UNICEF launches child poverty report
Almost 18 million children and young people living in poverty in the
region, on less than $2.15 a day.
GENEVA, NEW YORK, 29 November 2001 - Child poverty is widespread in the Commonwealth of Independent States (CIS) and Central and Eastern Europe (CEE), despite growing economies in the region, says a UNICEF report released today. Almost 18 million young people are living in poverty and rising numbers of children are ending up in institutions or being put up for adoption as families strain to cope.
The report, "A Decade of Transition", published by the UNICEF Innocenti Research Centre in Florence, Italy, looks at the standard of living of the over 400 million people who live in the CIS/CEE region. It examines incomes and child poverty, health, education, demographic changes, and children in public care. The report finds huge disparities in the situation of children across the 27 countries in the region and calls for renewed efforts to grant a better future for all. (Click here to get a copy of the report)
"Thanks to a decade of strenuous efforts, child mortality rates have fallen in many countries. However, millions of children continue to suffer from poverty, ill health and marginalization," said Carol Bellamy, Executive Director of UNICEF.
"Fundamental freedoms have been recognized in most countries - the right to vote, to express an opinion, to use one's own initiative and enterprise. This is undeniably a source of satisfaction and bodes well for the future. But we must not forget the original goals of the transition - to raise the standard of living for everyone and to develop humane and democratic societies. These goals need to be re-affirmed," said Bellamy.
The report notes that over the last decade the number of children in poor families has increased sharply as real incomes have fallen, and inequality has widened. At the end of the 1990s it is estimated that there were nearly 18 million children from 0 to 17 years of age living on less than $2.15 a day, a World Bank yardstick for poverty. This represents around 17 per cent of that population age group. The majority of these poor children - 16 million - were in the CIS, but a further two million were in Central and Eastern Europe, including the Baltic states and the countries of the former Yugoslavia. In Moldova, Armenia, Kyrgyzstan and Tajikistan, the majority of children were poor by the $2.15 yardstick.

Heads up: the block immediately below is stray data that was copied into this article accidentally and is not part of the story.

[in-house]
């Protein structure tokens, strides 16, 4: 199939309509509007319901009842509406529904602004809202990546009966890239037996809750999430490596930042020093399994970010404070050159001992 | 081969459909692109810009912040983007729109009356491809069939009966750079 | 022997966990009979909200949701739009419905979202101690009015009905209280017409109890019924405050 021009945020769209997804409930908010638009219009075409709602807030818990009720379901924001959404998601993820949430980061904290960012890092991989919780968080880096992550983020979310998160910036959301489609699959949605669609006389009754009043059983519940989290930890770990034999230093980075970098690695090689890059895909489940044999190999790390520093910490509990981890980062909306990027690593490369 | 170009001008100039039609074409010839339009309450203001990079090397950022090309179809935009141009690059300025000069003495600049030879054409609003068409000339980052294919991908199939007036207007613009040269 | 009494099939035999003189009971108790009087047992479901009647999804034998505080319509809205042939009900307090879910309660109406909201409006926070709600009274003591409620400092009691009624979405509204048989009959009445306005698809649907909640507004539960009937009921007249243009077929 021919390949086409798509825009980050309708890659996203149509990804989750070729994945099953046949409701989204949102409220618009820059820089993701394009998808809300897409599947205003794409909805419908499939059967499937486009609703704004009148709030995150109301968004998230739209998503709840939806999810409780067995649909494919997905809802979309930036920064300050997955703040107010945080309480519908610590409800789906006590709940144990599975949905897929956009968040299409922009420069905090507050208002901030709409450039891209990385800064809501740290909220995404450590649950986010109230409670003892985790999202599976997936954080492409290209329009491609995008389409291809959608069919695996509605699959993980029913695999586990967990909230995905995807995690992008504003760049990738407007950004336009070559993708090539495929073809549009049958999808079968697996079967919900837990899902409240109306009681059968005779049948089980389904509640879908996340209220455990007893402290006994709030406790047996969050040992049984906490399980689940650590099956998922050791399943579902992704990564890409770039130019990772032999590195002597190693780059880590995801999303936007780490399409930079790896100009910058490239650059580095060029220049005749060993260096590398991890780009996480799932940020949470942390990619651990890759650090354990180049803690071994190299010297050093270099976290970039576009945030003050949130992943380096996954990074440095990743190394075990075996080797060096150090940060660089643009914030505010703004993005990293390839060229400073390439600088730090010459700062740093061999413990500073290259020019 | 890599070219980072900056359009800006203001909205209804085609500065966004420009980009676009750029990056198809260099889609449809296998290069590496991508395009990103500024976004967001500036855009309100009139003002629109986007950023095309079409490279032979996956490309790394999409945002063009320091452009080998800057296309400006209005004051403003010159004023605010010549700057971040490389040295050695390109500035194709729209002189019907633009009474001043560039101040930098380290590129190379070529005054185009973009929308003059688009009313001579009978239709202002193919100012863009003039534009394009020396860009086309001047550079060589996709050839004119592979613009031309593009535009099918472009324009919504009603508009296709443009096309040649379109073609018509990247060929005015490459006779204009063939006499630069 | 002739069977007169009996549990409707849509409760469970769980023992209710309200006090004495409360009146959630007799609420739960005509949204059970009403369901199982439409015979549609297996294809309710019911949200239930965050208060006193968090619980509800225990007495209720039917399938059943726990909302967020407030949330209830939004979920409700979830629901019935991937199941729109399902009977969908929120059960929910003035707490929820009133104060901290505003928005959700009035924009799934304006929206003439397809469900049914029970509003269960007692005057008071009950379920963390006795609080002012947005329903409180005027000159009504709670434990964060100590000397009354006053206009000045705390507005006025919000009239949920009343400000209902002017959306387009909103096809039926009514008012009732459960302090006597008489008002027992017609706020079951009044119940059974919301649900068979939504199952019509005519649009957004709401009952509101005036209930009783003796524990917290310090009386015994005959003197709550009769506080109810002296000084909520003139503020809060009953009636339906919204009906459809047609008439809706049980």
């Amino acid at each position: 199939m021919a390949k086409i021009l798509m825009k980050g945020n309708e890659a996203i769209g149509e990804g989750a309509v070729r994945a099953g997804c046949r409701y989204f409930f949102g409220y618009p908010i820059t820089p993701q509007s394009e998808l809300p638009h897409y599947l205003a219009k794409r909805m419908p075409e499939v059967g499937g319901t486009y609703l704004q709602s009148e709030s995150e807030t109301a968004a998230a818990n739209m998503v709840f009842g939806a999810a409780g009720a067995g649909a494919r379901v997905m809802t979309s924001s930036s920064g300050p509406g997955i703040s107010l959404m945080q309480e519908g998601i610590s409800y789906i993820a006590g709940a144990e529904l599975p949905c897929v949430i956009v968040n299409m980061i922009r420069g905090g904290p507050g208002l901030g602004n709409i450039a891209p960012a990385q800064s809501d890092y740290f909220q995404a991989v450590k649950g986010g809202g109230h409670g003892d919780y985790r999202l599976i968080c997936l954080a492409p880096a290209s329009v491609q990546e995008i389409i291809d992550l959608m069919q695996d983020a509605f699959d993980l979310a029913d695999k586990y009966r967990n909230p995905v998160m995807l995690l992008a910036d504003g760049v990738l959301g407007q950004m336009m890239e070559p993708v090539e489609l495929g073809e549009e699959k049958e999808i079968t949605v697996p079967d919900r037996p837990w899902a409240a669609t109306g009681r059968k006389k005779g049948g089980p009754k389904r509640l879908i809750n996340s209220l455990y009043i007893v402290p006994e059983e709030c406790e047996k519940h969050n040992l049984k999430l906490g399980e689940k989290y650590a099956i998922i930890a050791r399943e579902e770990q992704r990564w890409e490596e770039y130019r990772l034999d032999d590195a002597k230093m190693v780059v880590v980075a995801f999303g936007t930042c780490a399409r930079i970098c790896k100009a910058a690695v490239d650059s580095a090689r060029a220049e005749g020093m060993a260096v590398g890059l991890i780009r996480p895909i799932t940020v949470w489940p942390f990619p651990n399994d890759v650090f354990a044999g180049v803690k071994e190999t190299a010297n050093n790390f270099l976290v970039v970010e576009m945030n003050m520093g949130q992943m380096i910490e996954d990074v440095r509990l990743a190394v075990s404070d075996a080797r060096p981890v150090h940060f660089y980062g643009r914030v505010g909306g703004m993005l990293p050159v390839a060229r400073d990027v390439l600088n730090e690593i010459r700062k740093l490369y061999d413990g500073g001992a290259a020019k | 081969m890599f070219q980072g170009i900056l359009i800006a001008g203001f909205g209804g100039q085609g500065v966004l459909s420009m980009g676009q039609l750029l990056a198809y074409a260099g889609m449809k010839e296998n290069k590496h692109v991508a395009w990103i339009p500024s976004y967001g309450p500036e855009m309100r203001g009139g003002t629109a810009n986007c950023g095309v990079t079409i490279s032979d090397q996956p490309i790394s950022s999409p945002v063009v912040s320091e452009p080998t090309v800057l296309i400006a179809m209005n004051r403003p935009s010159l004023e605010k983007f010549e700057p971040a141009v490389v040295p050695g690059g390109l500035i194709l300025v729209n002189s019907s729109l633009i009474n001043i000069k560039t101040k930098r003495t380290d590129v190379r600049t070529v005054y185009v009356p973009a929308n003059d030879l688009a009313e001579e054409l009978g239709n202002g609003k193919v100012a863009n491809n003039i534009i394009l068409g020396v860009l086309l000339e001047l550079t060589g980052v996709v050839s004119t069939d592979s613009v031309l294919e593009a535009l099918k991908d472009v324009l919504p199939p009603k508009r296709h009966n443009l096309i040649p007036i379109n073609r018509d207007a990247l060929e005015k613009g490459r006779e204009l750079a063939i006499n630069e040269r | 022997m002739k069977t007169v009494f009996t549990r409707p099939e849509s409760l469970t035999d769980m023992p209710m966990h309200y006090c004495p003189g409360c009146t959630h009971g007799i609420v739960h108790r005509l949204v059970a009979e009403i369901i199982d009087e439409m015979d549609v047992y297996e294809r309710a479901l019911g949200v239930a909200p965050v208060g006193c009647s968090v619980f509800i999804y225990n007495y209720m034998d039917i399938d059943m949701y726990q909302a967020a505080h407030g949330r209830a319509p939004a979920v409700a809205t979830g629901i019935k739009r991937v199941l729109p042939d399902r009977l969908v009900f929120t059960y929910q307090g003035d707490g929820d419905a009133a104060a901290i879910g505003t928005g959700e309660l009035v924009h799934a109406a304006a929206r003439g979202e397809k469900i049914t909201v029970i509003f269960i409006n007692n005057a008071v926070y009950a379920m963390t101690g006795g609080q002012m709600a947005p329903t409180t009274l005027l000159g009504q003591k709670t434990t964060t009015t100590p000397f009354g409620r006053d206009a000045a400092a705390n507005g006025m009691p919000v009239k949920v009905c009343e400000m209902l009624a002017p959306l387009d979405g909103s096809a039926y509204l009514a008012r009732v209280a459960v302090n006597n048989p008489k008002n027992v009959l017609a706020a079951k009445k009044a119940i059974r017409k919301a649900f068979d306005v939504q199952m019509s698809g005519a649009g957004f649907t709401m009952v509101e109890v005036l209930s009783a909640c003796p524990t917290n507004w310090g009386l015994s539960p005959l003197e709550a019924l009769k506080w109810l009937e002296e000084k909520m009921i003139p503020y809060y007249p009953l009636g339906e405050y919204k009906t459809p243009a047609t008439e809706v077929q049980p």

The UNICEF report also quotes a higher threshold of poverty - living under $4.30 a day. Using this figure, the number of poor children and young people in the region rises to just under 60 million, well over half the total in this age group of 108 million.
"A Decade of Transition" points to a growing gap in the health status of populations in poorer and richer parts of the region. In Ukraine, Russia and Armenia, one in seven children is malnourished. In Albania, Uzbekistan and Tajikistan, the figure is one in three.
In parts of the region, the report finds alarming levels of school dropout, repetition, and late entry. Secondary school attendance in Central Asian countries has fallen from two-thirds in 1989 to less than half of 15 - 18 year-olds in 1998. Central Europe finished the 1990s with higher rates. The report notes a recovery or growth in pre-school enrolment rates over the 1990s in Central Europe, former Yugoslavia and the Baltic states. Tertiary education has expanded in all countries but Armenia, Turkmenistan and Uzbekistan.
CHILDREN IN INSTITUTIONS
"I have never seen my mother. I'd like to see her once at least, but I don't know where to find her." (Sebastian, 18, Romanian). Quote from the report.
"A Decade of Transition" finds that, over ten years after the start of the reforms, even higher numbers of children are living in public care. The higher rates of children in out-of-home care reflect the greater risks faced by children: weaker family ties, lower household income, poorer access to health and education, higher rates of adult mortality.
There were 1.5 million children in out-of-home care at the end of the 1990s, about 150,000 more than at the start of the decade. A rise has occurred in most parts of the region (the Caucasus and former Yugoslavia are exceptions), with the sharpest increase in the Baltic states. Central Europe has high rates too, in marked contrast to other social indicators on which this part of the region often performs the best. The increase in numbers of children in public care comes despite a fall in the numbers of young children by over one-third since 1989.
The UNICEF report notes that, contrary to expectations that adoption should reduce the number of children in institutions, rises in adoption and institutionalization have often gone hand in hand. In Belarus, for example, the rate of adoption rose by 160 per cent over 1989-99, and the proportion of young children aged 0-3 in infant homes rose by 170 per cent. In some countries, most spectacularly in Russia, increases in international adoptions have paralleled decreases in national adoptions.
Radical reforms of child protection systems in the region are no less urgently needed now than they were a decade ago, says the report, which urges stronger preventive and better targeted policies to help keep children and their families together.
THE REPORT'S RECOMMENDATIONS:
For more information, please contact:
UNICEF Florence, ++ 39 055 2033354, firstname.lastname@example.org